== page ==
Work in Progress: 2020 Solanki & Levine

As Covid-19 disrupted the world, so too did it disrupt the final Play Projects for the 2020 Fellows. Rather than present duo’s final projects, we’re sharing the works in progress instead, to allow ourselves the time to get them right.

Here is a draft of fellow, Veeranganakumari Solanki, and director, Charlie Levine’s Dining Play Project: V & C Curiosity Kitchen, as set by Katsushi Goto. Levine and Solanki’s Play Project is realised as a book that the two curators invite you to open at any point and to play, make notes in, share and never finish.

Tarla Patel

Get to know SqW:Lab 2021 fellow – today we speak to artist  Tarla Patel

Projections of the Past onto Bodies of the Present

Where can you be found?

UK, Coventry and online

Tell us about a creative action you have taken this week.

I have connected with a young person in Canada, to help with my father’s archive photography. She has shared an extraordinary set of family images taken by father, and I will be interviewing three generations of women from this family to find out the stories they remember and what it means to them now.

What does ‘home’ mean to you? 

Home, is a place where your heart feels most comfortable, and eases the pain of loss and the fire of interaction.

What was the last thing you drew?

self portrait, with my left hand with a biro (right handed)

Tell us about 2 of your most subtle influences.

My parents, with growing up above a photography studio, learning and watching them interact with people and developing my love of photography and film. One quote from my A-Level teachers in Art – don’t read E.H Gombrich’s book The Story of art, it’s sexist. It made me thing about women in art and also how western art dominates everyone’s perception of good art.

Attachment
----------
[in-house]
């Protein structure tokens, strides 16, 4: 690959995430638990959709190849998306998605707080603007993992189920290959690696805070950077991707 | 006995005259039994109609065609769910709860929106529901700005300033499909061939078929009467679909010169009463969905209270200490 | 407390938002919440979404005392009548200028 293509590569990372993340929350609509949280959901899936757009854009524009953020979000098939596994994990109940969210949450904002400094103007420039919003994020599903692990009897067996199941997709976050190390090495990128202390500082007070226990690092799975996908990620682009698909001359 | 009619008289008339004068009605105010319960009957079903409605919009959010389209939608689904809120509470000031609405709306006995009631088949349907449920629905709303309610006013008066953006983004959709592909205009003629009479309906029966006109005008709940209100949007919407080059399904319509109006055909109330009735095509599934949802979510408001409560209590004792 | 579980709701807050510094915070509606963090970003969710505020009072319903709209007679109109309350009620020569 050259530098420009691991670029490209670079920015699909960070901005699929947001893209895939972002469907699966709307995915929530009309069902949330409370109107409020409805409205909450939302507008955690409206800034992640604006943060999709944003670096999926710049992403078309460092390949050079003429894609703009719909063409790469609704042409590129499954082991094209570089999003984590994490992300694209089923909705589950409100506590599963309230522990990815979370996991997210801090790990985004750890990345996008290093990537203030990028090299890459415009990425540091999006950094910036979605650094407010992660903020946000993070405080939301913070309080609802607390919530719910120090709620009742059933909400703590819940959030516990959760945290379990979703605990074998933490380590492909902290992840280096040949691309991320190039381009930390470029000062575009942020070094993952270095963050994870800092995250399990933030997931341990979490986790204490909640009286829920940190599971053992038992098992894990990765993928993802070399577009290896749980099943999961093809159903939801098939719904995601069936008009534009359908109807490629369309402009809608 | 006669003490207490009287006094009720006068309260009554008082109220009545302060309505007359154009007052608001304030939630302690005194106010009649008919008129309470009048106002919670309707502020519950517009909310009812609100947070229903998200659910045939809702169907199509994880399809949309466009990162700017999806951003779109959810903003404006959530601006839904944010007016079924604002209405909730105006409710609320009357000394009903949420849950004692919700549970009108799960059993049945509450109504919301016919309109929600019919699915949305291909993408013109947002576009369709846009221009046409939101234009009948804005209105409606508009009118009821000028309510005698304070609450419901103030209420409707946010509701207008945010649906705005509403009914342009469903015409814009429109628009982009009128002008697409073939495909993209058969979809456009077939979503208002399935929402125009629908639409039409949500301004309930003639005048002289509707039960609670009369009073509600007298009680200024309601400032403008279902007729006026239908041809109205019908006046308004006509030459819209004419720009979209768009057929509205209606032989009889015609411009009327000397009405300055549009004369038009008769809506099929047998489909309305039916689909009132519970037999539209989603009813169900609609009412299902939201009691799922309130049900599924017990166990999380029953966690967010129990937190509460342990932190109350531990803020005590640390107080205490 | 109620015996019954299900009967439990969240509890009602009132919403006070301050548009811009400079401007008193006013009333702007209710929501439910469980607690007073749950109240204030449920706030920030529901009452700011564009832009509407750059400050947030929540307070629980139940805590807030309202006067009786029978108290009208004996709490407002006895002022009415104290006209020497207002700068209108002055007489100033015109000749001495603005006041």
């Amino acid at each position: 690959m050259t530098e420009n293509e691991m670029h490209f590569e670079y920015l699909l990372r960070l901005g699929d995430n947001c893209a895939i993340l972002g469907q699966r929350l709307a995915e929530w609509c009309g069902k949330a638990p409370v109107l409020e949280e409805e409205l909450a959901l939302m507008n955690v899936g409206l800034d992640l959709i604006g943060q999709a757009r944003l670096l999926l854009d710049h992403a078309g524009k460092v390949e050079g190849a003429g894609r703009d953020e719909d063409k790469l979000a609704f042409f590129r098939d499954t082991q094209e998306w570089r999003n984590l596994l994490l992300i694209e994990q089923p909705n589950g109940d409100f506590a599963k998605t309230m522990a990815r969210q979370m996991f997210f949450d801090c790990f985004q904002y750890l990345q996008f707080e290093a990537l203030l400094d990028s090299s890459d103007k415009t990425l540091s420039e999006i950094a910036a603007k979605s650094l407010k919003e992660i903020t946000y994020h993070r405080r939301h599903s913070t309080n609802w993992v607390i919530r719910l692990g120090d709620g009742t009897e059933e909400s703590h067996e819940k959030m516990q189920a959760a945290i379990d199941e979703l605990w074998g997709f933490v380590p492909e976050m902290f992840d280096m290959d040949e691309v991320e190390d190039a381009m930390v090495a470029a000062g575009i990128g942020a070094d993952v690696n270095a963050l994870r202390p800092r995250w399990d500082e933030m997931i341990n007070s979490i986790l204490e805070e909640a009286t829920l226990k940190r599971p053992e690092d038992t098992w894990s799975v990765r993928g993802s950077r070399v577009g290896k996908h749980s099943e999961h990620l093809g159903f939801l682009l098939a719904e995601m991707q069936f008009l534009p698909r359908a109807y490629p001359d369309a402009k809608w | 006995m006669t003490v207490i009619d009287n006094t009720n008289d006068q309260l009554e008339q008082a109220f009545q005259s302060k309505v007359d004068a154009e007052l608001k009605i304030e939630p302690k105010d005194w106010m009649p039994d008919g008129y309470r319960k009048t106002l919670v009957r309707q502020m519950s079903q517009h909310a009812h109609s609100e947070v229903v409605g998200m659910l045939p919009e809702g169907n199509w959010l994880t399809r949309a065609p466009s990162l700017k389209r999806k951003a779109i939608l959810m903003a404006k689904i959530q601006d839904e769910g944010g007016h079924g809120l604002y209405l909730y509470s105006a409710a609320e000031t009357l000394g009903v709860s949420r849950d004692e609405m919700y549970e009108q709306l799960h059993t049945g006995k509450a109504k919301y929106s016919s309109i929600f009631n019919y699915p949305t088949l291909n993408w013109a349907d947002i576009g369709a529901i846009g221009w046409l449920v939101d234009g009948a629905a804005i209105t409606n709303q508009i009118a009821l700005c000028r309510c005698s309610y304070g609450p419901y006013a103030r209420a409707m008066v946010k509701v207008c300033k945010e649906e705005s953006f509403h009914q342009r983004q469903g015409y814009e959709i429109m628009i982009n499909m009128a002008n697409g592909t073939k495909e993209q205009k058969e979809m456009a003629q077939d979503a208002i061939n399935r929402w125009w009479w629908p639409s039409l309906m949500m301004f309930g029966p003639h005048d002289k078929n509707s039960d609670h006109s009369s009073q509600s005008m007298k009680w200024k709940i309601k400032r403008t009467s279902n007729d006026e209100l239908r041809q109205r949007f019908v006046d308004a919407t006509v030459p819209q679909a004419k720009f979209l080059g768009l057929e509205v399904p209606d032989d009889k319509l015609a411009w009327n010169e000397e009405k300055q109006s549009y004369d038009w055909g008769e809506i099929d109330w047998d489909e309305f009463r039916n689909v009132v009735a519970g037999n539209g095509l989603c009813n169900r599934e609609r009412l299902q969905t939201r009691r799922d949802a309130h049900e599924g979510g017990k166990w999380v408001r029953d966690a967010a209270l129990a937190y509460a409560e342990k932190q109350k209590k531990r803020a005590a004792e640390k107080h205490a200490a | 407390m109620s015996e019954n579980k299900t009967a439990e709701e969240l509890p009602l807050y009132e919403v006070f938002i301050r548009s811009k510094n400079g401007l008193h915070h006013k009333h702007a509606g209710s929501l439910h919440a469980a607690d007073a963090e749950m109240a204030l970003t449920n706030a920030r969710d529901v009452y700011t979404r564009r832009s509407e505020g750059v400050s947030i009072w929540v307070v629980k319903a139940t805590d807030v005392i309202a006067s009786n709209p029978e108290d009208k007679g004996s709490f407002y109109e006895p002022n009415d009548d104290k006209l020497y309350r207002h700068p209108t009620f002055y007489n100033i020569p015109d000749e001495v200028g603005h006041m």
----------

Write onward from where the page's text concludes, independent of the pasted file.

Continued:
Please share your thoughts / a few words about your expectations of the project. 

I hope to be an integral part of the fellowship, connecting with other artist on an international level, sharing ideas and seeing how they develop. I look forward to sharing my work in Mumbai and getting to know the artist from this city. Mumbai is a place I flitted through from a visit to relatives in the Gujarat as a child, to a taste of the international arts scene in 2017. This project will give me a better understanding on working with an international organisation to create and deliver work. Learning how to communicate my intentions and showcasing work to a new audience. I see the similarities in the aims of Show Windows, with the regeneration and interest of what is happening in Coventry’s City of Culture. Inspiring people to revisit at their hometown and the culture within it. I am looking forward to making people think about the art they see and the connection between two cities and its people. My work will show case South Asian people that predominately moved from India to the UK from the Masterji photography archive.

Emma Critchley